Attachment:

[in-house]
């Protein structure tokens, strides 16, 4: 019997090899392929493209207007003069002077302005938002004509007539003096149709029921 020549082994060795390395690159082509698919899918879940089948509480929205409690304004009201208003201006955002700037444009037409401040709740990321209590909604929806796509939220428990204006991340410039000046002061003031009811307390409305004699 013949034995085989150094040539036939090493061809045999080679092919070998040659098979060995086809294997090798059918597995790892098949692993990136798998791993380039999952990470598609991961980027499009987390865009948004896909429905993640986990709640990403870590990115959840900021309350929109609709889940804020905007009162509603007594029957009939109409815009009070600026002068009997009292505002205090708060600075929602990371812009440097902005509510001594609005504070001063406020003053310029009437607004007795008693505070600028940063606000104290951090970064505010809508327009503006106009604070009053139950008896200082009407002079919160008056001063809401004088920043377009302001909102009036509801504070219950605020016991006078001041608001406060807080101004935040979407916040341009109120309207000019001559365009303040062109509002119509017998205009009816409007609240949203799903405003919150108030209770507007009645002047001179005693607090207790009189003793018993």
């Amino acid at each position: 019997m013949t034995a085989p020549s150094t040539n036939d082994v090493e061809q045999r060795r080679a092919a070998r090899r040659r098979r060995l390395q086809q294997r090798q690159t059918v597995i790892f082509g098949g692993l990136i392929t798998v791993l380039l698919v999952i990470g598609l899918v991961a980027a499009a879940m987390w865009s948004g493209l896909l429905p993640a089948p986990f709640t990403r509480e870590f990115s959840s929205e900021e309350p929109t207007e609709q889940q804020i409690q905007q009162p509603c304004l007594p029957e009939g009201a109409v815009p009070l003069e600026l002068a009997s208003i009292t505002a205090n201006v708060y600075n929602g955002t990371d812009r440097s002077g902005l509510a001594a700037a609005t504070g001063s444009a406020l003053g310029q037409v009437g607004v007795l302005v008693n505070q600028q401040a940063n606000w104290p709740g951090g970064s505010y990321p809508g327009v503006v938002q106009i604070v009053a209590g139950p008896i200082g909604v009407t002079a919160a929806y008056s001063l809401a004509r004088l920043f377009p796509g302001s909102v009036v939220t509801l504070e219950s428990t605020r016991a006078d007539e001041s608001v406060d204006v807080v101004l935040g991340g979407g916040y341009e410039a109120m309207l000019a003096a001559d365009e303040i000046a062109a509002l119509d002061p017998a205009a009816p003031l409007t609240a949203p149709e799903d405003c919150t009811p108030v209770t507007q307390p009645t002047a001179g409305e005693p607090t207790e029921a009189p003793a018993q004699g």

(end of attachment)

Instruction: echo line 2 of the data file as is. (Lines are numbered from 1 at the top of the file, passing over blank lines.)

């Protein structure tokens, strides 16, 4: 019997090899392929493209207007003069002077302005938002004509007539003096149709029921 020549082994060795390395690159082509698919899918879940089948509480929205409690304004009201208003201006955002700037444009037409401040709740990321209590909604929806796509939220428990204006991340410039000046002061003031009811307390409305004699 013949034995085989150094040539036939090493061809045999080679092919070998040659098979060995086809294997090798059918597995790892098949692993990136798998791993380039999952990470598609991961980027499009987390865009948004896909429905993640986990709640990403870590990115959840900021309350929109609709889940804020905007009162509603007594029957009939109409815009009070600026002068009997009292505002205090708060600075929602990371812009440097902005509510001594609005504070001063406020003053310029009437607004007795008693505070600028940063606000104290951090970064505010809508327009503006106009604070009053139950008896200082009407002079919160008056001063809401004088920043377009302001909102009036509801504070219950605020016991006078001041608001406060807080101004935040979407916040341009109120309207000019001559365009303040062109509002119509017998205009009816409007609240949203799903405003919150108030209770507007009645002047001179005693607090207790009189003793018993």